Facebook, the world’s largest social media network, has taken another step toward expanding its presence in the blockchain and cryptocurrency space. News today is that it has acquired the development team behind a London-based startup, Chainspace, which was founded by a group of researchers from University College London. Facebook also noted that it had not acquired any technology with the deal, just development personnel, a practice common in nascent industries where established companies acquire proven staff through acquisition, rather than through a traditional one-on-one hiring process.
As it turns out, Facebook has already begun the reorganization process by transferring four of the five individuals that helped write the startup’s whitepaper from Chainspace to its internal blockchain development team. The social media giant has been very close-mouthed regarding its plans in the crypto space, but it did note that, “Like many other companies, Facebook is exploring ways to leverage the power of blockchain technology. This new small team is exploring many different applications. We don’t have anything further to share.”
Information to date has come from a series of leaks and rumors. As we reported last December: “In May, the firm re-assigned David Marcus, PayPal’s former president and current leader of Facebook’s Messenger service. Marcus, an avid supporter of cryptocurrencies, subsequently departed the board of Coinbase, citing potential conflicts of interest. The word on the street is that he has already formed a unit of blockchain developers, now totaling at least forty individuals. The obvious choice of a payment service to enable “P2P” transfers had been rumored since May.”
Last December, the word on the street, according to Bloomberg, was that Facebook was planning to test a cross-border payment service for repatriation of funds to India, using its WhatsApp franchise and possibly a stablecoin pegged to the U.S. Dollar as a medium of exchange. The backbone of the service would be a blockchain driven platform, supposedly well into development at that time.
Acceptance of cryptocurrencies in India is a hot debate at the moment. Government officials in a select committee are discussing whether the country should lift its “quasi” ban on all things crypto. The central bank has currently forbidden banks from servicing crypto-related companies, which could pose a major challenge for Facebook’s plans, when domestic citizens attempt to convert its planned stablecoin to local Rupees.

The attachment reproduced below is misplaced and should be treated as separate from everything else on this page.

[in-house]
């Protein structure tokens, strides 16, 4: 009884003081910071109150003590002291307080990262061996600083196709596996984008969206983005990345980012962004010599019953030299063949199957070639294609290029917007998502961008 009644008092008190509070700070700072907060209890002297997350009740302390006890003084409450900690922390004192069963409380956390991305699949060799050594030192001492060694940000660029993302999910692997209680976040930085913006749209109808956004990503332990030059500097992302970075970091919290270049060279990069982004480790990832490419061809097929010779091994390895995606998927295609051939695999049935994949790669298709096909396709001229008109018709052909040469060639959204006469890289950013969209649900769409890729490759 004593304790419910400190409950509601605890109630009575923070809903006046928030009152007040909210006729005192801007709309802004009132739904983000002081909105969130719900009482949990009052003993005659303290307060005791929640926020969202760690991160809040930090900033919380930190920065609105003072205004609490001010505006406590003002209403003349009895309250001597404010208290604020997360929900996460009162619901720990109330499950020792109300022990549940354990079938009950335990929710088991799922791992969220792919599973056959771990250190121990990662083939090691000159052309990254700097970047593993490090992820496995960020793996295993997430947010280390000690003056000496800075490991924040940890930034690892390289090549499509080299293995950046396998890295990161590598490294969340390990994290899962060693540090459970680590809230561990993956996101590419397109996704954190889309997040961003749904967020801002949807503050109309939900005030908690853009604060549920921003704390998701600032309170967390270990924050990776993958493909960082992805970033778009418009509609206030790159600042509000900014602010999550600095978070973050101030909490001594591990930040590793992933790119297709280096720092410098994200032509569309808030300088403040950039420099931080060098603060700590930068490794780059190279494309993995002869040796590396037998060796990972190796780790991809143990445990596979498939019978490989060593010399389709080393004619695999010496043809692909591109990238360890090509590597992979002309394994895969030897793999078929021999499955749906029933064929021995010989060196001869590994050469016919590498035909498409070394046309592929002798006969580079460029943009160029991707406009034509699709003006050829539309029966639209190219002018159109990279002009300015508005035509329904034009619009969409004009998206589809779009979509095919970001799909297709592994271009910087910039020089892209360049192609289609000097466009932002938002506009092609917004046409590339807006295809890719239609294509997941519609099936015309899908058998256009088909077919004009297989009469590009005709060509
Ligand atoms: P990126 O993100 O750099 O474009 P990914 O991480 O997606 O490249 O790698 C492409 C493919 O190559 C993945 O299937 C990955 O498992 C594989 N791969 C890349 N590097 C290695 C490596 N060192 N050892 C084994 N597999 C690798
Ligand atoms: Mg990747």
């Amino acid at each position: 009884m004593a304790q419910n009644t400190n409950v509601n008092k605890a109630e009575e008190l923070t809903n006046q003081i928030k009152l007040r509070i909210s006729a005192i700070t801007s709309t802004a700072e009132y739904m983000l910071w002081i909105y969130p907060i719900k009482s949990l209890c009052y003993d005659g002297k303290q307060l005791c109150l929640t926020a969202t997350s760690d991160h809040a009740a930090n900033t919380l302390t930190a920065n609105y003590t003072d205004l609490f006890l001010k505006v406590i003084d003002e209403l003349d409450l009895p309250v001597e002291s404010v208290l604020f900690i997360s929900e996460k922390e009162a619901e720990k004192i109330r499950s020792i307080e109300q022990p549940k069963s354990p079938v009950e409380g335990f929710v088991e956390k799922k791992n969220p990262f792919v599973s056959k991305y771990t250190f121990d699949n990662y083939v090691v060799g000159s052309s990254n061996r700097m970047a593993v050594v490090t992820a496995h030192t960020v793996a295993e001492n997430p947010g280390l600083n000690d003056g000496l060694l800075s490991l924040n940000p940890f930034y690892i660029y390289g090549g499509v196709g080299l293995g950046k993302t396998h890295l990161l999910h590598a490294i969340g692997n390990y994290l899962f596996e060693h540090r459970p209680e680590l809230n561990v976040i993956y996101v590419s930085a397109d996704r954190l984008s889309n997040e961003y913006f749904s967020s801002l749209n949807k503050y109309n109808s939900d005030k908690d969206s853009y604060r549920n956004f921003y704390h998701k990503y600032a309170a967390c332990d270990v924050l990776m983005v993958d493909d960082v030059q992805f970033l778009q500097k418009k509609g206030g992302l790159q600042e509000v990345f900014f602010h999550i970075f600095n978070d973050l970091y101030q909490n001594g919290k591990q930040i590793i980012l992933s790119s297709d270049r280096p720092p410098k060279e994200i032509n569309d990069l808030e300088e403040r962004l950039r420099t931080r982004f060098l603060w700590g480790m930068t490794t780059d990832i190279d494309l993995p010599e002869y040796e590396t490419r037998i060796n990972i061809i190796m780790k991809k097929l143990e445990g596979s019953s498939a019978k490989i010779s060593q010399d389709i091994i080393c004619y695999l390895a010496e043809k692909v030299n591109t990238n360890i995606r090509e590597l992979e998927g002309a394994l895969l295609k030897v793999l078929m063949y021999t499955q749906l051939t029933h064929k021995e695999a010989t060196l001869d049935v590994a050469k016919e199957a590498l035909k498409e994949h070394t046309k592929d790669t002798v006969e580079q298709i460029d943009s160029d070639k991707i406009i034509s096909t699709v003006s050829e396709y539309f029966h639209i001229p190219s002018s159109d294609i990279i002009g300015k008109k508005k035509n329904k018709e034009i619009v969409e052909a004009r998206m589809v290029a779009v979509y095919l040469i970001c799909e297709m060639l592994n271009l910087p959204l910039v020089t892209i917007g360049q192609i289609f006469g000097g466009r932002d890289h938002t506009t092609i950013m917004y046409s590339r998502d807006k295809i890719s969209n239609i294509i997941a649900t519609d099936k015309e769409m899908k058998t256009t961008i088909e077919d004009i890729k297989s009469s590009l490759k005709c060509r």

Crypto enthusiasts have looked on with favor as titans in various sectors of global commerce and the investment trade have openly embraced the crypto ecosystem. For Facebook, it is an obvious choice to explore ways to leverage its own 2.3 billion active customer base for profit. Fidelity Investments, ICE, the parent company of the New York Stock Exchange, and the Nasdaq have also made demonstrative moves in the crypto arena, as well. One can only speculate what Google, Amazon, Twitter, and Apple have in the works, but all in good time.
The reason for the Chainspace synergism may be in the details of its whitepaper that called for a “distributed ledger platform for high-integrity and transparent processing of transactions within a decentralized system.” This type of platform could address speed issues with crypto payments at the point-of-sale and continuing regulatory concerns over transparency. This part of the puzzle would also fit well with another rumored Facebook acquisition, Algorand, an existing blockchain-based payments platform.
Crypto supporters have always regarded Facebook as a highly centralized commercial entity that has had an “on-again-off-again” love affair with cryptocurrencies, especially with rules related to advertising. How this corporate giant will deal with such a highly decentralized technology as blockchain remains to be seen.